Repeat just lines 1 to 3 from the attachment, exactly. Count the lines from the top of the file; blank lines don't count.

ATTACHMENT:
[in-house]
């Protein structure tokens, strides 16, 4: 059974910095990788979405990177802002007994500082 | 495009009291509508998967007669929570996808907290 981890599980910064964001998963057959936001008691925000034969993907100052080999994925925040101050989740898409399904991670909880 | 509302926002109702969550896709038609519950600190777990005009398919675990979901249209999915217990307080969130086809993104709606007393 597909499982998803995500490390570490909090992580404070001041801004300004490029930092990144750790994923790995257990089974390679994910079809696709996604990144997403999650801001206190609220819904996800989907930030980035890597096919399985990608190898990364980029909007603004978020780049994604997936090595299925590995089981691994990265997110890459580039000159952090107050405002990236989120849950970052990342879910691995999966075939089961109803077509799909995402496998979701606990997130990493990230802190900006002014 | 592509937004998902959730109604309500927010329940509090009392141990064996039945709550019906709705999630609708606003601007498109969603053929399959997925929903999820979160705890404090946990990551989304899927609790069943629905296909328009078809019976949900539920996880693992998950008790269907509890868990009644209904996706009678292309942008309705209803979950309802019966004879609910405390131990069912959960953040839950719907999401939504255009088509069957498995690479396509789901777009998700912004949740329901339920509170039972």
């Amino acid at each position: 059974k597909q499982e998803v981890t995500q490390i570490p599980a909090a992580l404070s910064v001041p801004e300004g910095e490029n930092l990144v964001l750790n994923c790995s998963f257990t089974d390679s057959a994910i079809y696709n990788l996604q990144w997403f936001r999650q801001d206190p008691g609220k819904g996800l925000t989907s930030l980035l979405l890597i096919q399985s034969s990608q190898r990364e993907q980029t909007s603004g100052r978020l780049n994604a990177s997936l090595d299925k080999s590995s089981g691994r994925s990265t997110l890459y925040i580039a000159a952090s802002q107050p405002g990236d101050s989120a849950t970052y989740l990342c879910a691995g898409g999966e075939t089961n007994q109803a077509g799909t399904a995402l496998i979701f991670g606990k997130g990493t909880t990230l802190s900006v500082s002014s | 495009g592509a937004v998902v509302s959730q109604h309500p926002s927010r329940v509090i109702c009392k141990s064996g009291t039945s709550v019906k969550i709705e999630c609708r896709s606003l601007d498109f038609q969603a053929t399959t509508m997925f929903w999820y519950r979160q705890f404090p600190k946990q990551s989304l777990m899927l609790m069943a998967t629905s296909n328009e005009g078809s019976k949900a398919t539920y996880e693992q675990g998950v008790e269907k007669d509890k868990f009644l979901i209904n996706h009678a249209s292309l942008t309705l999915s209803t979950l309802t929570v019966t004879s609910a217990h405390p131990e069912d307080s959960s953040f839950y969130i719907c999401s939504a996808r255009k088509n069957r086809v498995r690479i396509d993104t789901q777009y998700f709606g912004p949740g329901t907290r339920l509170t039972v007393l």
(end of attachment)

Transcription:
[in-house]
């Protein structure tokens, strides 16, 4: 059974910095990788979405990177802002007994500082 | 495009009291509508998967007669929570996808907290 981890599980910064964001998963057959936001008691925000034969993907100052080999994925925040101050989740898409399904991670909880 | 509302926002109702969550896709038609519950600190777990005009398919675990979901249209999915217990307080969130086809993104709606007393 597909499982998803995500490390570490909090992580404070001041801004300004490029930092990144750790994923790995257990089974390679994910079809696709996604990144997403999650801001206190609220819904996800989907930030980035890597096919399985990608190898990364980029909007603004978020780049994604997936090595299925590995089981691994990265997110890459580039000159952090107050405002990236989120849950970052990342879910691995999966075939089961109803077509799909995402496998979701606990997130990493990230802190900006002014 | 592509937004998902959730109604309500927010329940509090009392141990064996039945709550019906709705999630609708606003601007498109969603053929399959997925929903999820979160705890404090946990990551989304899927609790069943629905296909328009078809019976949900539920996880693992998950008790269907509890868990009644209904996706009678292309942008309705209803979950309802019966004879609910405390131990069912959960953040839950719907999401939504255009088509069957498995690479396509789901777009998700912004949740329901339920509170039972």
């Amino acid at each position: 059974k597909q499982e998803v981890t995500q490390i570490p599980a909090a992580l404070s910064v001041p801004e300004g910095e490029n930092l990144v964001l750790n994923c790995s998963f257990t089974d390679s057959a994910i079809y696709n990788l996604q990144w997403f936001r999650q801001d206190p008691g609220k819904g996800l925000t989907s930030l980035l979405l890597i096919q399985s034969s990608q190898r990364e993907q980029t909007s603004g100052r978020l780049n994604a990177s997936l090595d299925k080999s590995s089981g691994r994925s990265t997110l890459y925040i580039a000159a952090s802002q107050p405002g990236d101050s989120a849950t970052y989740l990342c879910a691995g898409g999966e075939t089961n007994q109803a077509g799909t399904a995402l496998i979701f991670g606990k997130g990493t909880t990230l802190s900006v500082s002014s | 495009g592509a937004v998902v509302s959730q109604h309500p926002s927010r329940v509090i109702c009392k141990s064996g009291t039945s709550v019906k969550i709705e999630c609708r896709s606003l601007d498109f038609q969603a053929t399959t509508m997925f929903w999820y519950r979160q705890f404090p600190k946990q990551s989304l777990m899927l609790m069943a998967t629905s296909n328009e005009g078809s019976k949900a398919t539920y996880e693992q675990g998950v008790e269907k007669d509890k868990f009644l979901i209904n996706h009678a249209s292309l942008t309705l999915s209803t979950l309802t929570v019966t004879s609910a217990h405390p131990e069912d307080s959960s953040f839950y969130i719907c999401s939504a996808r255009k088509n069957r086809v498995r690479i396509d993104t789901q777009y998700f709606g912004p949740g329901t907290r339920l509170t039972v007393l």